Rubrics for the Wedding Mass
Rubrics are the “how” of rites and Masses. There are rubrics on the Latin Mass in general 1; this page is for rubrics specific to the wedding Mass.
The wedding Mass is a second class votive Mass. On first class feasts, the readings for the first class feast are said (but the nuptial blessing and final blessing may still be used).
For most of the liturgical year, the Tract is omitted, and the Gradual + lesser Alleluia are used.
“The Mass has neither Gloria nor Creed. It counts as a votive Mass not for a grave matter; therefore it has three collects, its own, the commemoration of the day, and the third which is the one chosen for semi-doubles at that time of the year unless there be two commemorations. At the end Benedicamus Domino and the Gospel of St. John are said. The colour is white. The bridegroom and bride assist near the altar (just outside the sanctuary), the man on the right. After the Pater noster the celebrant genuflects and goes to epistle side. Meanwhile the bridegroom and bride come up and kneel before him. Turning to them he says the two prayers Propitiare Domine and Deus qui potestate (as in the Missal) with folded hands. He then goes back to the middle and continues the Mass. They go back to their places. He gives them Communion at the usual time. This implies that they are fasting and explains the misused name “wedding breakfast” afterwards. But the Communion is strict law (S.R.C., no 5582, 21 March, 1874). Immediately after the Benedicamus Domino and its answer the celebrant again goes to the Epistle side and the bridegroom and kneel before him as before. The celebrant turning to them says the prayer Deus Abraham (without Oremus). He is then told to warn them “with grave words to be faithful to one another”. The rest of the advice suggested in the rubric of the Missal is now generally left out. He sprinkles them with holy water; they retire, he goes back to the middle of the altar, says Placeat tibi, gives the blessing and finishes Mass as usual.” 6
Rubrics during Septuagesima
Septuagesima is a 3-week season of voluntary fasting preceding Lent 7 . Septuagesima Sunday is roughly 70 days before Easter; Sexagesima Sunday, roughly 60 days; and Quinquagesima Sunday, roughly 50 days. This season was suppressed by the Second Vatican Council 8, but is of course still included in rubrics from 1962 or earlier.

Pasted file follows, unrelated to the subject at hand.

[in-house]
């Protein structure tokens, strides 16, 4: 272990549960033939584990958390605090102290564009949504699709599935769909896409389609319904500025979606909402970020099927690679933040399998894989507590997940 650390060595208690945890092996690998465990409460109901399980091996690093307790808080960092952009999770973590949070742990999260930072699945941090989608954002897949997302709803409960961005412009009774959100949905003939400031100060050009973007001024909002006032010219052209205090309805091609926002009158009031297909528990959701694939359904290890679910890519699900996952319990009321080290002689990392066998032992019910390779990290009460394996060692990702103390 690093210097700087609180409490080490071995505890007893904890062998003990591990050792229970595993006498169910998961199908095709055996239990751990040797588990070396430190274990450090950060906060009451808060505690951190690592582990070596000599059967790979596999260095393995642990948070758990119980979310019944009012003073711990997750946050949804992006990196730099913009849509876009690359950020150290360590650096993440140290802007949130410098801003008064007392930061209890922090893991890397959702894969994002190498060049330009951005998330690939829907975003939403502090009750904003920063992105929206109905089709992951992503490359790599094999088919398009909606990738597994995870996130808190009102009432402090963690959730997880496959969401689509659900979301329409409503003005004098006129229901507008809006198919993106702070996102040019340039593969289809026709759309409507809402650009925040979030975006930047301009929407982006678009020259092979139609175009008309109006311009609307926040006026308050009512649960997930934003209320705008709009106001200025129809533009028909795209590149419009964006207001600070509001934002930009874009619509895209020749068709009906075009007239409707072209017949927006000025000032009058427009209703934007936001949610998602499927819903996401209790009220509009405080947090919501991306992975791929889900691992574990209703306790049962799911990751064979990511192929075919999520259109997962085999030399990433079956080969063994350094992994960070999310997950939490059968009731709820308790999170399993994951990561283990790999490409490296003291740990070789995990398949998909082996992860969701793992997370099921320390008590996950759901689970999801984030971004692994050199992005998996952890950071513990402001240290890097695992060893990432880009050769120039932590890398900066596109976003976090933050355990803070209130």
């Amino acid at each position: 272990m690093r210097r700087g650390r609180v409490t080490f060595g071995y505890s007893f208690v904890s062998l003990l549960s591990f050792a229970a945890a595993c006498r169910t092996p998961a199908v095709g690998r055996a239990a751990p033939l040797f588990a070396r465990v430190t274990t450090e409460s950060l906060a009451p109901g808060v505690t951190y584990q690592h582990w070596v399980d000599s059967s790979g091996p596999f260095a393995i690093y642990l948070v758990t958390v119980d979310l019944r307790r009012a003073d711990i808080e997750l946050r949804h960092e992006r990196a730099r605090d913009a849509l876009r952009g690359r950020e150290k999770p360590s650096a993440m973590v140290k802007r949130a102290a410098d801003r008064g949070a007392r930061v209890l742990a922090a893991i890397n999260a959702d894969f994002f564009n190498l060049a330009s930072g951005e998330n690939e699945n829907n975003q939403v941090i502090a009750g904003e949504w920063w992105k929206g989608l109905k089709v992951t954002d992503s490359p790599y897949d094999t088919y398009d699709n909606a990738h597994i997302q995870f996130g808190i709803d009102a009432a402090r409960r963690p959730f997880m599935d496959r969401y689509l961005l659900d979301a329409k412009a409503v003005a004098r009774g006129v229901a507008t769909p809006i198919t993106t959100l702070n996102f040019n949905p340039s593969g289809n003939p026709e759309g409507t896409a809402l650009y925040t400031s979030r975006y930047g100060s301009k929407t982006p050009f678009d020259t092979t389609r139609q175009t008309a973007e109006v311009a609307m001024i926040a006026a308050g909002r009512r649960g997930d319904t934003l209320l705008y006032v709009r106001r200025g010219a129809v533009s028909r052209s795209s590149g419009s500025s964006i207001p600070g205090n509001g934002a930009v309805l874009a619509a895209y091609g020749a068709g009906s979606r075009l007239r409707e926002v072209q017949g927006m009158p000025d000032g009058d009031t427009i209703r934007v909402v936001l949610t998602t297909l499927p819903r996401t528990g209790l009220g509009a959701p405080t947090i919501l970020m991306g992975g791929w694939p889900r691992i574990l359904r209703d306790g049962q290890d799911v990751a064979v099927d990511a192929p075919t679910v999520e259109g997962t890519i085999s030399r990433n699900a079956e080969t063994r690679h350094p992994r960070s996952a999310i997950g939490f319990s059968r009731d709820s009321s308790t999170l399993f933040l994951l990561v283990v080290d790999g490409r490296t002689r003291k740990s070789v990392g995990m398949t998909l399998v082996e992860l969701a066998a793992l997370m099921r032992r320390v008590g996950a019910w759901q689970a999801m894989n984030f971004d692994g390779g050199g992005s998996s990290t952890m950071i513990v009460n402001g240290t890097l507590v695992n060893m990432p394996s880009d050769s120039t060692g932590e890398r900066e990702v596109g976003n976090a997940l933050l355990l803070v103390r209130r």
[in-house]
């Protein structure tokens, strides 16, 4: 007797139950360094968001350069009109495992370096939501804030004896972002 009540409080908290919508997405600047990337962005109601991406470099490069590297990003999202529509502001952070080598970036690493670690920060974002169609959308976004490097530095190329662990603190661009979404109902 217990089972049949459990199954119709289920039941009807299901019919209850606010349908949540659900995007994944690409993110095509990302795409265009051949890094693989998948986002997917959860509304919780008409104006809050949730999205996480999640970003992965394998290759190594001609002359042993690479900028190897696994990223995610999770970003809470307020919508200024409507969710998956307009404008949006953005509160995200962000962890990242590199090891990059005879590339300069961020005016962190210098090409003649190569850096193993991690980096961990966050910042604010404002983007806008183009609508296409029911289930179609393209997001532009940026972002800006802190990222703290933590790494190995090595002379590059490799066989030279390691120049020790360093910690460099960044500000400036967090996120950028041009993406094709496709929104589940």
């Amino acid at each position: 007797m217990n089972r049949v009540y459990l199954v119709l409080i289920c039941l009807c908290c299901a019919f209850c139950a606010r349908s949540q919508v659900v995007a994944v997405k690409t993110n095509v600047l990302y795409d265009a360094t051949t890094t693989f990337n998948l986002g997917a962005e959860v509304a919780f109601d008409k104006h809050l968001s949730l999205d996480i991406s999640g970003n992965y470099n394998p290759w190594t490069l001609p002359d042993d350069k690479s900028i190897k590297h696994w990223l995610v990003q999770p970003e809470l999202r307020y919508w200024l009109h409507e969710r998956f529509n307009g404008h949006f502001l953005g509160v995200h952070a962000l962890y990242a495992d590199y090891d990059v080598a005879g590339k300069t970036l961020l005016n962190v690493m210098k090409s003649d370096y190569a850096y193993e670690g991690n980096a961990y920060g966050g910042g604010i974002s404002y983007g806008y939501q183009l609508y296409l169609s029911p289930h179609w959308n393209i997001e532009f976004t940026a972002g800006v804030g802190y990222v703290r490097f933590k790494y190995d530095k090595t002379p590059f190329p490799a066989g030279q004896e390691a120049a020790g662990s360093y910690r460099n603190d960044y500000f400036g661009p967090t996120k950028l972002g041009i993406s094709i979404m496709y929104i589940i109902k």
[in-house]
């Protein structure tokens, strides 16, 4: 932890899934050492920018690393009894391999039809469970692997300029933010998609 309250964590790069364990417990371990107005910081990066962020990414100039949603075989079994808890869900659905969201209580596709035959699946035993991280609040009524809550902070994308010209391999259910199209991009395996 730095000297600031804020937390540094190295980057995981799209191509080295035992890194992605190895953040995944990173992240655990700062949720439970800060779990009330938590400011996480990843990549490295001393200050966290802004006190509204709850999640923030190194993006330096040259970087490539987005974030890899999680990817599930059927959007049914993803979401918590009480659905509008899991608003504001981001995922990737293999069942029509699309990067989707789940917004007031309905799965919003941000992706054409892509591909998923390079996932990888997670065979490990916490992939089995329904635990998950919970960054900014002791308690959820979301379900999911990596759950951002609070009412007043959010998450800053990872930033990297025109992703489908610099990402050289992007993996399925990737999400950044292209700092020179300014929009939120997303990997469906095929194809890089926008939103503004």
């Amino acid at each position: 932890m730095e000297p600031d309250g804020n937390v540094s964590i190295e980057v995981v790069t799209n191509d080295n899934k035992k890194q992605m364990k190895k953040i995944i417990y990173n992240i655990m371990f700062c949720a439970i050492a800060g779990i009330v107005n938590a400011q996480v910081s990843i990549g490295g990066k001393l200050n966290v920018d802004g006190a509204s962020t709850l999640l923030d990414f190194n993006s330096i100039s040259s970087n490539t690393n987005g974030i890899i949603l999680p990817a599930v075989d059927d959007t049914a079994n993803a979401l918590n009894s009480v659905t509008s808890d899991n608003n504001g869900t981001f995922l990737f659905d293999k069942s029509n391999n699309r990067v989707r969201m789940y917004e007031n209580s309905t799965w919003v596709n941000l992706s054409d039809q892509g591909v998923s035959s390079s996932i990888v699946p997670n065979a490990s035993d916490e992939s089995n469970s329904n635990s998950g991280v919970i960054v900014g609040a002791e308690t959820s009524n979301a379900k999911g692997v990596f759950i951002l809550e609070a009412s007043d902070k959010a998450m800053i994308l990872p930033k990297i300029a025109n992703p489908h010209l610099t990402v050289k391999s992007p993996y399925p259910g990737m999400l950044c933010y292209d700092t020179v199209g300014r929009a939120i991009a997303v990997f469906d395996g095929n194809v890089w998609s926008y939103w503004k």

During Septuagesima, the Alleluias are omitted, and the Gradual + Tract are used.
Rubrics during Paschaltide
During the Easter season, the Gradual and Tract are omitted, and the greater Alleluia (also called the double Alleluia) is used.
Flowers on the altar should be either fresh and cut, or if they are artificial, of the highest quality. Potted/rooted plants should not be placed on the altar, as the cut plants symbolize a sacrificed life. 9
Flowers around the church
Flowers around the church may be fresh and cut, artificial, or potted. The flowers should be beautiful and harmonious with the church and the vestments, when possible. 10
Flowers for the wedding party
In all matters, but particularly for this point, consult the rules and expectations of the church where you intend to marry.
Motkya, Andrew R. “Weddings: Some Practical Advice - The Very Beginning, Part 1.” Corpus Christi Watershed, 27 Aug. 2014, http://www.ccwatershed.org/blog/2014/aug/27/weddings-some-practical-advice-very-beginning/. ↩︎
Motkya, Andrew R. “Weddings: Some Practical Advice - The End of the Beginning, Part 2.” Corpus Christi Watershed, 2 Sept. 2014, http://www.ccwatershed.org/blog/2014/sep/2/weddings-some-practical-advice-end-beginning-2/. ↩︎
O’Brien, M.A., Reverend William A. “Nuptial Masses - Sacristan’s Manual for the Extraordinary Form.” Sancta Missa. Accessed November 7, 2019. https://sanctamissa.org/en/sacristy/handbook-for-sacristan/handbook-for-sacristan-26.html. ↩︎
Fortescue, Adrian. 1911. “Nuptial Mass.” The Catholic Encyclopedia. New York: Robert Appleton Company. https://sanctamissa.org/en/resources/articles/nuptial-mass-fortescue.html. ↩︎
Fish Eaters. “Septuagesima Overview.” https://www.fisheaters.com/customsseptuagesima1.html#1. ↩︎
Pristas, Lauren. “Parachuted into Lent: The Suppression of Septuagesima.” Usus Antiquior 1, no. 2 (2010). ↩︎
McClinton, Katharine Morrison. Flower Arrangement in the Church. Morehouse-Gorham Company, 1944. ↩︎